I guess I understand why the deaths are a big deal. I’m not the kind of person who rolls my eyes when a character dies, even if I know they’ll just be resurrected when it’s convenient (J’onn). But I’m also not somebody who thinks back over what’s been amazing and cool in what I’ve read and thinks of death scenes. When I think of “wow” moments, I think of Clark talking to Lex in prison in All Star Superman. I think of Bruce finally legally adopting Dick. Or Superman storming in and reclaiming cute little Chris after the government tried to take him. I think of Skeets screaming “Michael!”, and Clark without any superpowers eating his lunch on top of the Daily Planet building, and most recently I think of “Batman and Robin, together again for the first time.” (How can that NOT make you say “wow!” ??) I think of moments that kind of touch your heart, or clarify/express important aspects of characters that you KNEW all along were a part of who they were even though it was never so perfectly illustrated before.

    So, yes, there ARE better things than deaths to be impressed by in comics. That panel definitely sounds like Bizarro World to me!


  11. Mhnn…I’d like to see which way such a panel would take at a con over here… (europe in general) or in japan…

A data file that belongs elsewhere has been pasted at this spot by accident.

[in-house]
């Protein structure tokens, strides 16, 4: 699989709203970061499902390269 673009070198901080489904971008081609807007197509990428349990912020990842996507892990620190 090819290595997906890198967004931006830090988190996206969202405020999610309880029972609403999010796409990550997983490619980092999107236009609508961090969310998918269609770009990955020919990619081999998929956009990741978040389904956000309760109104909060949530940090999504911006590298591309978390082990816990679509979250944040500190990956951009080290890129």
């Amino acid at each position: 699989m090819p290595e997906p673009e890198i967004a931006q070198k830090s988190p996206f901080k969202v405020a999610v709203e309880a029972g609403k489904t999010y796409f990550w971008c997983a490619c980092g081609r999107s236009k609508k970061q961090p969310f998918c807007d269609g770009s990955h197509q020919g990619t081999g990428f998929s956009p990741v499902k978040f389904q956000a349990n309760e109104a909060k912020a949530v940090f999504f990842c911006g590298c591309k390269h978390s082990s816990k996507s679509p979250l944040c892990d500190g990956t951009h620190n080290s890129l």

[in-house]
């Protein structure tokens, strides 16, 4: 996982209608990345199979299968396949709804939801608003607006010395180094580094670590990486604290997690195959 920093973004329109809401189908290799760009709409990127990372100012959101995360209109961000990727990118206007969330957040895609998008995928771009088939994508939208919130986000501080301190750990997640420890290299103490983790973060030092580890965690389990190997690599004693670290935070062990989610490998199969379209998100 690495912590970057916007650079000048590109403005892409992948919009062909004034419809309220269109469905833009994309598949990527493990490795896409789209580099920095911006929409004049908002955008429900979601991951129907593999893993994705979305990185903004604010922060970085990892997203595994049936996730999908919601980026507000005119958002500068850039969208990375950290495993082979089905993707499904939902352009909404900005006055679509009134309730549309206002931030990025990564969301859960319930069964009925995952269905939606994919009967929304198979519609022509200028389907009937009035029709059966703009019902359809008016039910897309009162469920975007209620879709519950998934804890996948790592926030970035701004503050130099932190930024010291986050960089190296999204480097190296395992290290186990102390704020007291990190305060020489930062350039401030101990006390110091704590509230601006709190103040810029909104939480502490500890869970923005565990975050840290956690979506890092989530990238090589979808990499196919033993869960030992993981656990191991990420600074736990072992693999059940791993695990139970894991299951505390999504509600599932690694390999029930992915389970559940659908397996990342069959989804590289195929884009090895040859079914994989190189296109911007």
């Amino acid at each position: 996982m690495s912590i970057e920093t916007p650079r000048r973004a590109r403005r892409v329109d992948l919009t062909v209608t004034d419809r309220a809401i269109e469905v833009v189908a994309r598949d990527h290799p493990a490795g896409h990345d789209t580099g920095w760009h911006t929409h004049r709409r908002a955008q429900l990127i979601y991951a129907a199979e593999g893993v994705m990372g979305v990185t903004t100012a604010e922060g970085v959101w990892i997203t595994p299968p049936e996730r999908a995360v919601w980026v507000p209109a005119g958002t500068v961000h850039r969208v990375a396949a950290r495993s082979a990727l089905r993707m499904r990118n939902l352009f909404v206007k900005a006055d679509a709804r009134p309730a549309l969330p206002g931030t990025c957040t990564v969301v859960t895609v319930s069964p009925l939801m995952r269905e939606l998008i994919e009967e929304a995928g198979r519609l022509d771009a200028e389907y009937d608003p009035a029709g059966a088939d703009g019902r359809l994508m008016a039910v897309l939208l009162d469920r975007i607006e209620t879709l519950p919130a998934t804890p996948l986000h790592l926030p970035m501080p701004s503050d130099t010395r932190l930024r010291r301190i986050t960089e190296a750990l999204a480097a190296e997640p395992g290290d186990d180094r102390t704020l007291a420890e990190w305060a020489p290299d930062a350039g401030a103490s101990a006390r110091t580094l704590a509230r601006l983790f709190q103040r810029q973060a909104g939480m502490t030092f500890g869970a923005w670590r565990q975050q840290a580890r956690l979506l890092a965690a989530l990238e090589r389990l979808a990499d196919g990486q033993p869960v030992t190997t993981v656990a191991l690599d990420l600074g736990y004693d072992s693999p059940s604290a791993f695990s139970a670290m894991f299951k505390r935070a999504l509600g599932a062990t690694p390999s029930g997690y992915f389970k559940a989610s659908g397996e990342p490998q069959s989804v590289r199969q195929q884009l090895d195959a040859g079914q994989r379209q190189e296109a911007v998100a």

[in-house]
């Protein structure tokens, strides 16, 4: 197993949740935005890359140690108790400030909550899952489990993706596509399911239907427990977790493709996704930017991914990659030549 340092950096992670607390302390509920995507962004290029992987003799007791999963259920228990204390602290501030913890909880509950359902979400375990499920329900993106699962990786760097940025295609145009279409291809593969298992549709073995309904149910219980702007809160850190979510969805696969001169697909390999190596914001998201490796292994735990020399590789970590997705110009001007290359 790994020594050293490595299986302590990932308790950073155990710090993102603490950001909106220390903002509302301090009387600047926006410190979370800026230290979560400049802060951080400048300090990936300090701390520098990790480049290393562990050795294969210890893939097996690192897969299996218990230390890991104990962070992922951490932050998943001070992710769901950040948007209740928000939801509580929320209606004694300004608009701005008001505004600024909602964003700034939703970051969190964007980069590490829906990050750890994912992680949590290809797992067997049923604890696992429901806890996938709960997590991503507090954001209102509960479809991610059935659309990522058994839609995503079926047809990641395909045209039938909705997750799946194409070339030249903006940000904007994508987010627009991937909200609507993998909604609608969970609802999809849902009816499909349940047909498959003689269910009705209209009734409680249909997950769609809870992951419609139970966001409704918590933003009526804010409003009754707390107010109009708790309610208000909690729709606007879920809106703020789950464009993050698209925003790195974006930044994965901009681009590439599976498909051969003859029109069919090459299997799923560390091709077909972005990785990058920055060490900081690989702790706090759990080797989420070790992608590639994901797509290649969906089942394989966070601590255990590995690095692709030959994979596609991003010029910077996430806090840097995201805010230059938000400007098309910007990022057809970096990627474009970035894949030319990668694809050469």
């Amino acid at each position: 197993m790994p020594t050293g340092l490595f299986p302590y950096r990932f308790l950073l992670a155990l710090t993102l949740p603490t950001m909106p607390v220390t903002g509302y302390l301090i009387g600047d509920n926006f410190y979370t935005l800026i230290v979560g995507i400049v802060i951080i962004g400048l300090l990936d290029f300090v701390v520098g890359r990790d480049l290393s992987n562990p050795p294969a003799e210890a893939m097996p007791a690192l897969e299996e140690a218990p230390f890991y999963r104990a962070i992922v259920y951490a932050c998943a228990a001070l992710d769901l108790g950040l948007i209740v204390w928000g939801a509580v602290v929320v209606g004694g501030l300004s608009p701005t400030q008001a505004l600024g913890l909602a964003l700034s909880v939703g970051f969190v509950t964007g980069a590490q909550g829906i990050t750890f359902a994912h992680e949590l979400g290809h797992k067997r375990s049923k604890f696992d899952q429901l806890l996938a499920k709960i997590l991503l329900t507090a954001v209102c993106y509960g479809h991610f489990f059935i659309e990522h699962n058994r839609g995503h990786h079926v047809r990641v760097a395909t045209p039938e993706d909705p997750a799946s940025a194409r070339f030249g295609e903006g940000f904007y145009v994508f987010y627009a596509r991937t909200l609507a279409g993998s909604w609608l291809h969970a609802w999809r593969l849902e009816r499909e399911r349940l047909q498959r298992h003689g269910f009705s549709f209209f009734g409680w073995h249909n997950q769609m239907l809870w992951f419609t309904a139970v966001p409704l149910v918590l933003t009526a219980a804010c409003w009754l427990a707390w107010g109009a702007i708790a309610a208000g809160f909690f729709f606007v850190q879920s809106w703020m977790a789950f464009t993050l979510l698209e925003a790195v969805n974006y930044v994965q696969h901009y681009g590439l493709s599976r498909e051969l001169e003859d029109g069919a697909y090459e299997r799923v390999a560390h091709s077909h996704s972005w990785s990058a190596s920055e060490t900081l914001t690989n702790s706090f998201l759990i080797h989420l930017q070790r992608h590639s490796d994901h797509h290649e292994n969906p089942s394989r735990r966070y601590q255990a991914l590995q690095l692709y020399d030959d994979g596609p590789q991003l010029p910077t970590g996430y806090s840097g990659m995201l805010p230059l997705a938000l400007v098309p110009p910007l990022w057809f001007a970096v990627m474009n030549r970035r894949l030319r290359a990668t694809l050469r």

12. I winced reading that all the things they mentioned were deaths. A good death is like any other dramatic device–if it’s done well it’s memorable and it means something. Death on its own is not automatically meaningful, as the overuse has proved. Especially since it usually seems like they don’t really want to deal with the aftermath.

    As someone else said, once a character is dead they’re dead. That’s a loss. You can’t do anything with them and you’re stuck, if you’re being honest, having people grieve, which people rarely seem to want to do.

    Really, even deaths that I think have been done well I liked not because of the OMG THEY’RE DEAD! moment but because they did something interesting afterwards. Batman’s recent ‘death’ wasn’t interesting, but I’ve been interested in what the Bat-family is doing now and the way the loss of Bruce seems to honestly hang over everything.

    I don’t think it’s only comments that has this problem. TV has also fallen prey to the “shake things up” syndrome where they do things for shock without realizing how much they threw away for their surprise.


  13. Cry “fun!” and let slip the dogs of whimsy!


  14. Three of my favorite non-death WOWs:

    “KHAJI DA!” from the new Blue Beetle.

    More understated, but Renee Montoya not killing Jim Corrigan in Gotham Central.

    The Carters saving the multiverse in 52.

    (And btw, it’s Agent 355–and fully agreed on her.)